Peter D'Epiro

Peter D’Epiro was born in the South Bronx to parents from southern Lazio. He received a PhD in English from Yale University and has taught at the secondary and college levels. His poems and verse translations from Italian, Latin and French have appeared in his five books and in various journals. He has also completed a verse translation of Dante’s “Inferno” and a memoir of his Italian American childhood. His full-length book of essays, “Sprezzatura: 50 Ways Italian Genius Shaped the World,” is available on Amazon.

Weekday doubleheader

The Irish Dominican nuns at St. Rita’s in the South Bronx were tough, even the pretty ones. After Sr. Catherine Michael would finish speaking with a parent at our first-grade classroom door, her broad lovely smile darkened into a scowl as she turned to face us. We had inevitably been chattering behind her back, and she immediately rearmed herself with the pointer or yardstick she had left on her desk. Richie, my first friend in school, had a markedly oblong head and would tremble with excitement in anticipation of fun, such as when we played Americans against Germans in the …

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First day of school

In her own unobtrusive way, Mom had long been preparing me for school. In a letter my grandfather wrote her from Italy when I was four and a half, he was glad to hear I spent entire days “writing.” He was referring to my filling a sheet of paper with rows of little vertical lines in imitation of the lines my mother had made on the page. Now, a year and a half later, while she was reading her weekly letter from her father, I asked her whether it was hard to learn how to read. “No, it’s not hard, …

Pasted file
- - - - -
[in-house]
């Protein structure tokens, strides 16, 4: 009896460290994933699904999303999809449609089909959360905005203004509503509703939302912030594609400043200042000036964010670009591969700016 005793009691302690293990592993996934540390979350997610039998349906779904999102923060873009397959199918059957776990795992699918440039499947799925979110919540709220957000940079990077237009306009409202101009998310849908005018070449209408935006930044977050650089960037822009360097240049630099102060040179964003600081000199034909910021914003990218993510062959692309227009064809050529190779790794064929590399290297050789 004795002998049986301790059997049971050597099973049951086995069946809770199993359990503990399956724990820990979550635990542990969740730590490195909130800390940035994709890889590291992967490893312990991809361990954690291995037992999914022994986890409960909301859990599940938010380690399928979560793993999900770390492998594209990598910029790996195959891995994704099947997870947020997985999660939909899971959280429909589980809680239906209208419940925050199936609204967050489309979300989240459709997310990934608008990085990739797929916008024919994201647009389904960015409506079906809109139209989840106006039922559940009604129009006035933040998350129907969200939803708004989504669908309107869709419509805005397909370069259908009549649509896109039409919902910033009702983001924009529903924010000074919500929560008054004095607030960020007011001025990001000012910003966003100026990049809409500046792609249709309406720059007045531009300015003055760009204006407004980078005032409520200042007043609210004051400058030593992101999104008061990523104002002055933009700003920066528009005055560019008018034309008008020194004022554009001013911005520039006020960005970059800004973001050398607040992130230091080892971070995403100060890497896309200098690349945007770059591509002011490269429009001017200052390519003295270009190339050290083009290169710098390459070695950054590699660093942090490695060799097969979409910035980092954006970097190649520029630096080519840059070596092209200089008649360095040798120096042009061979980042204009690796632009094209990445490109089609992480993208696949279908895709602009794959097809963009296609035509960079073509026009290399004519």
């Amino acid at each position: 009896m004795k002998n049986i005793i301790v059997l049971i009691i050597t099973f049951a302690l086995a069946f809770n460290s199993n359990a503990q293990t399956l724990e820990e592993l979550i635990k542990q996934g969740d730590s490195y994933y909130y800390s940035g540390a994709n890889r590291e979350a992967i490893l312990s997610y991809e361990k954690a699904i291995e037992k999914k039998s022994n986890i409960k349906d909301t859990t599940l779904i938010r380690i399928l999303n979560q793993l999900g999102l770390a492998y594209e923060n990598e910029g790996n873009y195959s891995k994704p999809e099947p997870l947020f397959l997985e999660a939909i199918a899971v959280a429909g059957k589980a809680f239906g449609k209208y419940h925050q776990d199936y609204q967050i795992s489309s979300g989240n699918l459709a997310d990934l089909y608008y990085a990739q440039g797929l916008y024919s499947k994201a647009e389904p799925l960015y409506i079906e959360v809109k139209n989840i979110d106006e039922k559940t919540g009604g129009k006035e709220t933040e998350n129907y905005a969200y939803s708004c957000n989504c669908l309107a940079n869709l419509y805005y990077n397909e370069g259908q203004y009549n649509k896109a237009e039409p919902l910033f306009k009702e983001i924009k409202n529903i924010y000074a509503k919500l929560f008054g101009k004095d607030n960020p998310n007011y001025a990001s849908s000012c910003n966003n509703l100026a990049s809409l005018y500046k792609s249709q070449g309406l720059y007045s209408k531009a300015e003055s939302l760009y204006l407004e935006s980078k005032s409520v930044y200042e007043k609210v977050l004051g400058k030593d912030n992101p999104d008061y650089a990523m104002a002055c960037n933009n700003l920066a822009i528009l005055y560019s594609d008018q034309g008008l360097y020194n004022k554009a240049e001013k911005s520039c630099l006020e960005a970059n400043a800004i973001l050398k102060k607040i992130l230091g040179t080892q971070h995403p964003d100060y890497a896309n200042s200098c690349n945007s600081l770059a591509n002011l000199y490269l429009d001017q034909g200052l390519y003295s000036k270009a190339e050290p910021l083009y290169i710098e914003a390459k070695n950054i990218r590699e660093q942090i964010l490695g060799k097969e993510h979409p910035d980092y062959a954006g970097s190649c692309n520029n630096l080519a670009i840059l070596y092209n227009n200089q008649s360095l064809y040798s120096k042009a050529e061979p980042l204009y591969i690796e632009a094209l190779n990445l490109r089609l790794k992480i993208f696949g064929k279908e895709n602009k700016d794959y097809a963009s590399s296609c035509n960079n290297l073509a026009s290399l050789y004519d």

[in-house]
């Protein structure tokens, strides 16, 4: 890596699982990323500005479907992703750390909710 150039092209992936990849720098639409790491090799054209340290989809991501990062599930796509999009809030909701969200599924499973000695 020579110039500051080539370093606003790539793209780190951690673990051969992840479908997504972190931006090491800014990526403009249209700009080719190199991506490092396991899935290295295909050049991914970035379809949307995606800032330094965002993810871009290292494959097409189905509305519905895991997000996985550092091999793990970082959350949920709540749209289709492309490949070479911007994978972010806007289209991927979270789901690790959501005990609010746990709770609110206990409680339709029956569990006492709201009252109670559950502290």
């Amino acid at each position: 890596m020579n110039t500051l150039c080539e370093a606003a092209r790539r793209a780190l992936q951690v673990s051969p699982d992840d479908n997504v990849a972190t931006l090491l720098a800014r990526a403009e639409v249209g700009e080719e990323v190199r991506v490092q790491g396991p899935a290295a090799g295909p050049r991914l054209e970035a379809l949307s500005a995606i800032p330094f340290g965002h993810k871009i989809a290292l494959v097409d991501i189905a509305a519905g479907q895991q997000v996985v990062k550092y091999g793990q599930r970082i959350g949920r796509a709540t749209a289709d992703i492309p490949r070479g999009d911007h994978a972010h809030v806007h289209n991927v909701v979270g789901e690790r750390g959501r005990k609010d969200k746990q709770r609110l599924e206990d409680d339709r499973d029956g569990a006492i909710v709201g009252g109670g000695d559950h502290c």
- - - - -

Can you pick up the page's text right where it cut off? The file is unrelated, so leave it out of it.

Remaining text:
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Early discipline

I was a reasonably docile child who misbehaved only occasionally, though among the first things I did when I could grasp a pencil was to use it to punch holes in the faces of all the photos in our family album — one in the mouth and one in the eyes. I also acquired the habit of sticking my tongue out, and my father once love-tapped me on the lips to discourage it. After that, I still did it, but only while cupping my hand over my mouth and crouching on the far side of the washing machine from my …

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My first English teacher

My aunt Margaret had blue eyes, a blue dress and a pair of hairbrushes backed with blue velvet, all of which made sense because her birthstone was the sapphire for September. She lived with us in our Bronx apartment, but when she was in her early 20s in June 1953, she decided to revisit her native Italy. My aunt’s departure from a Hudson River pier is my earliest memory, occurring well before my third birthday. I remember my father cradling me in one arm and telling me to wave goodbye to his youngest sister. All I could see high up …

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Our homey top floor

Imagine you just finished huffing your way up to our floor, the sixth and topmost of our South Bronx tenement, 95 steps above the torrid sidewalk of East 148 Street, late on a summer afternoon of 1958. In the first apartment on the landing, jolly old Maria Torlona the Egg Lady, whose door is open, might well try to sell you a carton of her wares — or even a case — fairly cheap. Next door to Maria and her cache of “farm-fresh” eggs is the residence of blue-haired Mrs. Pugliese and her tall feisty brunette daughter, Gloria. That young …

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